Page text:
#50 Oxtung

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Posted 07 February 2018 - 10:19 PM

 

He is determining this value based on the runs scored in a game. The methodology isn't explained, and I wasn't able to find it, but it looks like he's saying that a SB is worth a larger percent of a run in a higher run scoring environment because there would be more bases advanced during the game.For instance, if you were to steal in a 20 run game, you would be pretty likely to score, thus a SB in a 20 run game might be in the 4s or 5s (but as I think about it, I think it would reach an absolute max value).His valuation might be applicable here, but he's got a lot of variables to work with.By their nature this type of valuation generally uses plug numbers to allow iterations.I don't know where he might have used them.

 

I've never seen a specific average value for SB or WP, but it wouldn't be as complex as his calculations were. I would say that a net 18 SB and 12 WP together would make more runs than that because they'd likely be to 2B, 3B or Home,But, like I said, I don't know their values,, you could be correct.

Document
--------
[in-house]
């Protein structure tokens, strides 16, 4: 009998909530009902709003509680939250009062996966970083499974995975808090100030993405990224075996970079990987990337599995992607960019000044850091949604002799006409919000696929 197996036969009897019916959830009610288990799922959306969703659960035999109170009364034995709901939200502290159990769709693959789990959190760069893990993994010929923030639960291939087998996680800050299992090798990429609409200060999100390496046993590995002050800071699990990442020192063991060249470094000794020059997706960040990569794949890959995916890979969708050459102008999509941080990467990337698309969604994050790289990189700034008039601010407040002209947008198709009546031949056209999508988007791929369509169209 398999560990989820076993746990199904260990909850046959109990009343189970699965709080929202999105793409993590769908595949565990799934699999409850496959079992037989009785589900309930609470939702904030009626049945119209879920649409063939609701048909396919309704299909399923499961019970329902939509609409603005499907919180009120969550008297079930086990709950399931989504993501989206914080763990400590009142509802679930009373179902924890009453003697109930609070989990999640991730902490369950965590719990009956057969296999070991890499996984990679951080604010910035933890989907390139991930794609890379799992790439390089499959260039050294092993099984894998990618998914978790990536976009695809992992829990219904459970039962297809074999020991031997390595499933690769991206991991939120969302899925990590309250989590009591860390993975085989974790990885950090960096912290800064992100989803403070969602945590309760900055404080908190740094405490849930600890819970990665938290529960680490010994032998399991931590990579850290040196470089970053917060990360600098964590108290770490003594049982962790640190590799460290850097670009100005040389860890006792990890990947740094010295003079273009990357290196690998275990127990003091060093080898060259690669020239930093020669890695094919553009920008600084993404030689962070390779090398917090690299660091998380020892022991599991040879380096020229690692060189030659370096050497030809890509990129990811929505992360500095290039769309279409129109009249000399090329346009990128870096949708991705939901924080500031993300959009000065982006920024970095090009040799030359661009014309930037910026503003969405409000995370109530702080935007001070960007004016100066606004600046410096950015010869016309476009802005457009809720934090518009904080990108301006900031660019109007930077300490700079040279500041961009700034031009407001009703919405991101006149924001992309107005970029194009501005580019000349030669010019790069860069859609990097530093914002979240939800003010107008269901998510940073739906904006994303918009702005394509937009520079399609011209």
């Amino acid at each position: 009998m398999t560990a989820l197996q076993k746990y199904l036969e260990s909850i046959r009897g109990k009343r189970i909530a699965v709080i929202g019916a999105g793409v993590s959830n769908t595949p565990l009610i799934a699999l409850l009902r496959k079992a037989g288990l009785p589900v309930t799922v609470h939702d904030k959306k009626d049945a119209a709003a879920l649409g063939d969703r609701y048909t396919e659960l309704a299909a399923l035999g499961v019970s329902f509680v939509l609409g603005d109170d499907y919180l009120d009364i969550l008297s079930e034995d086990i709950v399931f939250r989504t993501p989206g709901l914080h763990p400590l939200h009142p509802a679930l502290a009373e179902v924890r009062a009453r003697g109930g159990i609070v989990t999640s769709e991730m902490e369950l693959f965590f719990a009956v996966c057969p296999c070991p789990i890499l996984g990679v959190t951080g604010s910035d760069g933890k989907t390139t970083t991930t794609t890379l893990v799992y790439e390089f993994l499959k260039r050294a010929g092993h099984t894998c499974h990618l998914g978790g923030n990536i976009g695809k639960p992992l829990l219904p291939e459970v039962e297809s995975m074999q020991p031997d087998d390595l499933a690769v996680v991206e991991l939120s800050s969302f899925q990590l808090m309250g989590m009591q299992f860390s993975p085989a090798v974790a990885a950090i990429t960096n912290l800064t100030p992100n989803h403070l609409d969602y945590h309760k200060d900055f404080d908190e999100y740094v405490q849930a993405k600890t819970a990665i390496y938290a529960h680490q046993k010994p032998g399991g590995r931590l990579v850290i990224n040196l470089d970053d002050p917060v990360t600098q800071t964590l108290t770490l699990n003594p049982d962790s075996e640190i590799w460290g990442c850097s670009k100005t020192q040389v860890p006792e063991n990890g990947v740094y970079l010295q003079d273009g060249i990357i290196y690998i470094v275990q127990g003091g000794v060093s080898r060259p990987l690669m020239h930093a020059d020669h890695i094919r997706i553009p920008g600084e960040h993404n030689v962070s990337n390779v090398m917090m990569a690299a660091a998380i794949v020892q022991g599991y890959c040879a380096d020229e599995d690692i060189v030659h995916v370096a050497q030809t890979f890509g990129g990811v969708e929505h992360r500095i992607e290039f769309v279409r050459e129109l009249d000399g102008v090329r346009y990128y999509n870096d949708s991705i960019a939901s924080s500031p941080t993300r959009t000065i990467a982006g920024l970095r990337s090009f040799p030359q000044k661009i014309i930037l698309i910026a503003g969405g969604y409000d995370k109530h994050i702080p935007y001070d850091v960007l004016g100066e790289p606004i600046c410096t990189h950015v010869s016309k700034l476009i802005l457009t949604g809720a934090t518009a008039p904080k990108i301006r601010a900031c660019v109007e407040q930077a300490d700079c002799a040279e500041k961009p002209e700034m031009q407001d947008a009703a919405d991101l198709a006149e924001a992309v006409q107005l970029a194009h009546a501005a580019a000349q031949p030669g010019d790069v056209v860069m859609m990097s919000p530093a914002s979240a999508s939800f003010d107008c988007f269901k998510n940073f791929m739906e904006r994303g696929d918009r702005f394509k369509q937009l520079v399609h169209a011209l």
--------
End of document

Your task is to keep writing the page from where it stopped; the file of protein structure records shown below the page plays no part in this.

I didn't look closely enough at his methodology and that was more complex than the one I was looking for, sorry! Disregard my previous mathematical analysis. Though I still think you're overvaluing SB's and WP's. I'll look more closely and repost.


#51 DocBauer

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Posted 07 February 2018 - 10:25 PM

This all has to be seen within the context of the 40-man roster that is full right now.And the first name off that roster if/when the Twins add a free agent pitcher is likely Slegers (or Enns), so you adding and losing.
 
That's why, if the Twins are going after a second pitcher (which they should, because in order to compete in the post-season, they need 2 SP better than Berrios and now they have zero,) it has to be via a trade.